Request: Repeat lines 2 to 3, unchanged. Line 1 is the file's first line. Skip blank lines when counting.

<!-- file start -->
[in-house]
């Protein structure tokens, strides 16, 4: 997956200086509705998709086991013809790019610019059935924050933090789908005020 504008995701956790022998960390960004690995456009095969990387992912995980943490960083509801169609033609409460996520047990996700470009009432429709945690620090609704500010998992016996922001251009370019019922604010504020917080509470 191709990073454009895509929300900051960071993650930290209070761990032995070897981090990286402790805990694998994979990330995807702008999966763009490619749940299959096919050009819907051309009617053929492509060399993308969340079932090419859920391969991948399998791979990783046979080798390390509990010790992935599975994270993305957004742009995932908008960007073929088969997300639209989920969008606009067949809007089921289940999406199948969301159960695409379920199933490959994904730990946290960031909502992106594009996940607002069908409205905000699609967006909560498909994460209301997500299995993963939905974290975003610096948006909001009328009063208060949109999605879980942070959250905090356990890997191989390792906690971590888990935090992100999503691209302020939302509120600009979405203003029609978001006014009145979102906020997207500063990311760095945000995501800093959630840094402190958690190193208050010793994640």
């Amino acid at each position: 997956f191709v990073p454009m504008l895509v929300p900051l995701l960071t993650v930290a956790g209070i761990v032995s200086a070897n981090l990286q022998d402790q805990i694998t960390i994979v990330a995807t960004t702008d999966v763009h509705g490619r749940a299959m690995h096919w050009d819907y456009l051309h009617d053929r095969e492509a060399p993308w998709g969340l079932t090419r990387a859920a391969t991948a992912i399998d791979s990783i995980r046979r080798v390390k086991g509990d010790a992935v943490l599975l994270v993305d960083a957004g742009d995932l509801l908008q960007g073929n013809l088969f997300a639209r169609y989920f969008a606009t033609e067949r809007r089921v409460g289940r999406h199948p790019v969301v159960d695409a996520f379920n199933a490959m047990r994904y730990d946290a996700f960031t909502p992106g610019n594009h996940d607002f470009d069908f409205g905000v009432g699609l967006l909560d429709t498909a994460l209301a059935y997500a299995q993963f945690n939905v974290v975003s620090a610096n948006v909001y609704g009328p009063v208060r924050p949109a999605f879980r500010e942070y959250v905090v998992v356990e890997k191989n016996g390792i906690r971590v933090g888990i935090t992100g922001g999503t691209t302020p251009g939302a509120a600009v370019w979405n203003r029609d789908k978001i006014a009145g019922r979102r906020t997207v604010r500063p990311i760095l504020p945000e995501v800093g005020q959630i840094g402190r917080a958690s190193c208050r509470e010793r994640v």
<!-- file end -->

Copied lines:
């Protein structure tokens, strides 16, 4: 997956200086509705998709086991013809790019610019059935924050933090789908005020 504008995701956790022998960390960004690995456009095969990387992912995980943490960083509801169609033609409460996520047990996700470009009432429709945690620090609704500010998992016996922001251009370019019922604010504020917080509470 191709990073454009895509929300900051960071993650930290209070761990032995070897981090990286402790805990694998994979990330995807702008999966763009490619749940299959096919050009819907051309009617053929492509060399993308969340079932090419859920391969991948399998791979990783046979080798390390509990010790992935599975994270993305957004742009995932908008960007073929088969997300639209989920969008606009067949809007089921289940999406199948969301159960695409379920199933490959994904730990946290960031909502992106594009996940607002069908409205905000699609967006909560498909994460209301997500299995993963939905974290975003610096948006909001009328009063208060949109999605879980942070959250905090356990890997191989390792906690971590888990935090992100999503691209302020939302509120600009979405203003029609978001006014009145979102906020997207500063990311760095945000995501800093959630840094402190958690190193208050010793994640």
């Amino acid at each position: 997956f191709v990073p454009m504008l895509v929300p900051l995701l960071t993650v930290a956790g209070i761990v032995s200086a070897n981090l990286q022998d402790q805990i694998t960390i994979v990330a995807t960004t702008d999966v763009h509705g490619r749940a299959m690995h096919w050009d819907y456009l051309h009617d053929r095969e492509a060399p993308w998709g969340l079932t090419r990387a859920a391969t991948a992912i399998d791979s990783i995980r046979r080798v390390k086991g509990d010790a992935v943490l599975l994270v993305d960083a957004g742009d995932l509801l908008q960007g073929n013809l088969f997300a639209r169609y989920f969008a606009t033609e067949r809007r089921v409460g289940r999406h199948p790019v969301v159960d695409a996520f379920n199933a490959m047990r994904y730990d946290a996700f960031t909502p992106g610019n594009h996940d607002f470009d069908f409205g905000v009432g699609l967006l909560d429709t498909a994460l209301a059935y997500a299995q993963f945690n939905v974290v975003s620090a610096n948006v909001y609704g009328p009063v208060r924050p949109a999605f879980r500010e942070y959250v905090v998992v356990e890997k191989n016996g390792i906690r971590v933090g888990i935090t992100g922001g999503t691209t302020p251009g939302a509120a600009v370019w979405n203003r029609d789908k978001i006014a009145g019922r979102r906020t997207v604010r500063p990311i760095l504020p945000e995501v800093g005020q959630i840094g402190r917080a958690s190193c208050r509470e010793r994640v």